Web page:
Composer creates jazz tribute to budget cuts

“Inspiration” isn’t exactly the right word for it, said local composer Malcolm Bell, but he was prompted to create an original jazz-rock fusion piece called Budget Cuts after provincial reductions to education funding last spring.

“Inspiration” isn’t exactly the right word for it, said local composer Malcolm Bell, but he was prompted to create an original jazz-rock fusion piece called Budget Cuts after provincial reductions to education funding last spring.

If the Red Deer College music instructor’s new work sounds a little odd when it premieres at a faculty recital on Saturday at the RDC Arts Centre, it’s because it’s one note short for every measure of music.

“Instead of there being 16 sixteenth notes, there are only 15 sixteenth notes,” said Bell, who believes the reoccurring gaps will be very noticeable to listeners.

“You hear it. It’s like watching a person walk normally and then watching someone walk with a limp,” added the instructor, who teaches composition at the college, as well as jazz, percussion and music theory. Bell believes the audience will get used to hearing this reoccurring silent “limp” after a while, and “somehow (the piece) works.”

He was indirectly affected by the deep cuts made to health and post-secondary education last spring by Alberta’s Conservative government. At the college, this resulted in layoffs of some support staff after a decision was made to try to lessen the impact on students.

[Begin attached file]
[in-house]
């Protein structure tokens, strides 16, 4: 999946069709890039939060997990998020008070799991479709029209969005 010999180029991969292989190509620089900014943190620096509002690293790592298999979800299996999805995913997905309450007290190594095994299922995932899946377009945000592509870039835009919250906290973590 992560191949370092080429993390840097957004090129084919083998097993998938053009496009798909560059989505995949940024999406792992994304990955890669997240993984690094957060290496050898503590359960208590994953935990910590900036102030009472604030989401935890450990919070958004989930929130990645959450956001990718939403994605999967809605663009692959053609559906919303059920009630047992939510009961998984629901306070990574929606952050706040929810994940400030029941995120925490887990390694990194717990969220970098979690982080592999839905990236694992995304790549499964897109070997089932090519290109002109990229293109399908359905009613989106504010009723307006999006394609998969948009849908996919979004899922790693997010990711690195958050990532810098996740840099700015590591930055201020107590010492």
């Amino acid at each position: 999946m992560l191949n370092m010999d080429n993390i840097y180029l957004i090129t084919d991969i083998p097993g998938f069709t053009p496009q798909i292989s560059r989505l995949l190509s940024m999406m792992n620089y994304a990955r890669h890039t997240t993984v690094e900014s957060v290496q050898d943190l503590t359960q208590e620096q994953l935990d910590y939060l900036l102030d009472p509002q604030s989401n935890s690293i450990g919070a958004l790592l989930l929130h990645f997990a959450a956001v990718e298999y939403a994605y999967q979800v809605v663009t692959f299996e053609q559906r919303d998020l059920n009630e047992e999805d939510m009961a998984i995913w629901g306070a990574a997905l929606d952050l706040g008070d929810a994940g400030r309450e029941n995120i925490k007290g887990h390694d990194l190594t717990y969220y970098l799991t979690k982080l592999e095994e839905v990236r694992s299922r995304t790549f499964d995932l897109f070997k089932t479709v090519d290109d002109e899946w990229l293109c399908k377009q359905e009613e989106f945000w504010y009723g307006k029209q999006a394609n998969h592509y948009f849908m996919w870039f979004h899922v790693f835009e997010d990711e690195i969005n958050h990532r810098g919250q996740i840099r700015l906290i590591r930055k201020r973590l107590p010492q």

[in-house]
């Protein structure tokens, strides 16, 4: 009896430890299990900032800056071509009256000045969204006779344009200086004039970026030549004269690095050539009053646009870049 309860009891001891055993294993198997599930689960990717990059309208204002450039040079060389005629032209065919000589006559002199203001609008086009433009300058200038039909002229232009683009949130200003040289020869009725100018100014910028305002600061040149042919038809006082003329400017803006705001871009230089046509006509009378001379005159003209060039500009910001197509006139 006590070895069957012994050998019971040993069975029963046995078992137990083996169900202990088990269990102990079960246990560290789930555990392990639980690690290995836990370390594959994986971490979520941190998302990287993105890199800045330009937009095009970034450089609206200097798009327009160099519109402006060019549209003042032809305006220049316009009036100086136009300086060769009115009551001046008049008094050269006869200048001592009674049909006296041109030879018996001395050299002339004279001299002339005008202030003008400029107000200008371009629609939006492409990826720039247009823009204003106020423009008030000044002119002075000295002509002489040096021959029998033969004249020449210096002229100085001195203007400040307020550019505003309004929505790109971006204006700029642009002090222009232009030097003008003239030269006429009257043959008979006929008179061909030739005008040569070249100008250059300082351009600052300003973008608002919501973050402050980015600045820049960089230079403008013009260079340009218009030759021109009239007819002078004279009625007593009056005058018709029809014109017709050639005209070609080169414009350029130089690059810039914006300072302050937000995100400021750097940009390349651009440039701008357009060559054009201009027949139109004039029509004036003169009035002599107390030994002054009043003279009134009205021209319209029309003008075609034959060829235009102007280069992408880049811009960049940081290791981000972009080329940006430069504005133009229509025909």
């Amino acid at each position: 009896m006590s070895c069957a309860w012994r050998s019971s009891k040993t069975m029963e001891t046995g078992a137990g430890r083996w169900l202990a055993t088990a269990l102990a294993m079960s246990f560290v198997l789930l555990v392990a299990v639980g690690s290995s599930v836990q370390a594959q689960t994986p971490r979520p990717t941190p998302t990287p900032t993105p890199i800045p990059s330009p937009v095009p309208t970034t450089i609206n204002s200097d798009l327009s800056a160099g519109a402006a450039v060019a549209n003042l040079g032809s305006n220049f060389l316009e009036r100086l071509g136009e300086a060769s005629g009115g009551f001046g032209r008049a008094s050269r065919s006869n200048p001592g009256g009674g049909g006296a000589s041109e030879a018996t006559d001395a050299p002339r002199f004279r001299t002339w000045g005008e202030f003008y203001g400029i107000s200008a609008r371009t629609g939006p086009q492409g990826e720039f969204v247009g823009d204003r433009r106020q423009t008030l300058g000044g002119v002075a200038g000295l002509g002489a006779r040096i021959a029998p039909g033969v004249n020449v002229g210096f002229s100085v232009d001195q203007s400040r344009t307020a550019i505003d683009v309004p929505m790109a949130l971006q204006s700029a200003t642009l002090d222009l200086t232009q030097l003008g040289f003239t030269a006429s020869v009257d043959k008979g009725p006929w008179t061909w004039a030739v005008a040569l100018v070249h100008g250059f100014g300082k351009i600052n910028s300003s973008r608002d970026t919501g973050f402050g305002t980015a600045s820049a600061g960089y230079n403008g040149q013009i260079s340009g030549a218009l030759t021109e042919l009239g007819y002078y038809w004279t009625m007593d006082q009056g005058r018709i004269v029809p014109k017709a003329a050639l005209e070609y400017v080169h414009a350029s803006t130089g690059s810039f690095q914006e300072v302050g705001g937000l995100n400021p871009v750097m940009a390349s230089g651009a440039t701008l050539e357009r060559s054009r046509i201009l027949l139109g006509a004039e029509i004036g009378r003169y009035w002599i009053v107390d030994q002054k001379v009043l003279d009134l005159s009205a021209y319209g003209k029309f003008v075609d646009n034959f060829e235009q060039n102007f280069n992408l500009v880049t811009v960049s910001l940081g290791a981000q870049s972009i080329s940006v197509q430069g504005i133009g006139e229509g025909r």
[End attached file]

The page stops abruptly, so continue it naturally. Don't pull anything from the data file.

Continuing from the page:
Bell said he and other RDC music instructors continue to have similar workloads in the classroom, but now have more peripheral work to do because of the loss of these clerical, reception and communications positions.

“You can either not focus as much on the education or get less sleep every night — and if you’re like me, it tends to be the latter,” said Bell — which is not good for preventing long-term burnout.

Budget Cuts will be performed along with two original compositions by fellow RDC music instructor Ruston Vuori.

They are part of a mixed program that encompasses Claude Debussy’s Claire de Lune, as well as music from operettas, sacred music, blues, pop by Roy Orbison and The Animals, and jazz medleys by Herbie Hancock and others. Eight RDC music instructors will perform.

Vuori’s original works, Infant Joy and Holy Thursday, are based on William Blake’s Songs of Innocence and Songs of Experience poetry collections.

While the two poetic works were not specifically linked by Blake, Vuori believes performing the two pieces together makes thematic sense because they are like two sides of the same coin. The poem Infant Joy is about an innocent baby being born with a happy outlook, while the poem Holy Thursday is about children growing older and sadder while being exploited during England’s Industrial Revolution.

Vuori said the joyful-versus-somber moods of the two poems set differing tones for his piano compositions, which will accompany soprano Danica Hoffart singing Blake’s poetry.

Vuori has already set all of the poems in Blake’s Songs of Innocence to music and is working on his Songs of Experience. He said he enjoys the opportunity to perform them for the community.

Regular faculty recitals keep instructors’ skills sharp while showing students that their teachers can do more than teach, Vuori added.

The recital also includes performances by vocalist Sharon Braun, pianist Cheryl Cooney, guitarist Jeremy Doody, flutist Val Sherman, bassist Kim Lesaca, trumpeter Steve Sherman, and pianist Janice Gerdts.

Tickets for the 7:30 p.m. concert are $23.10 ($18.90 students/seniors) from the Black Knight Ticket Centre.

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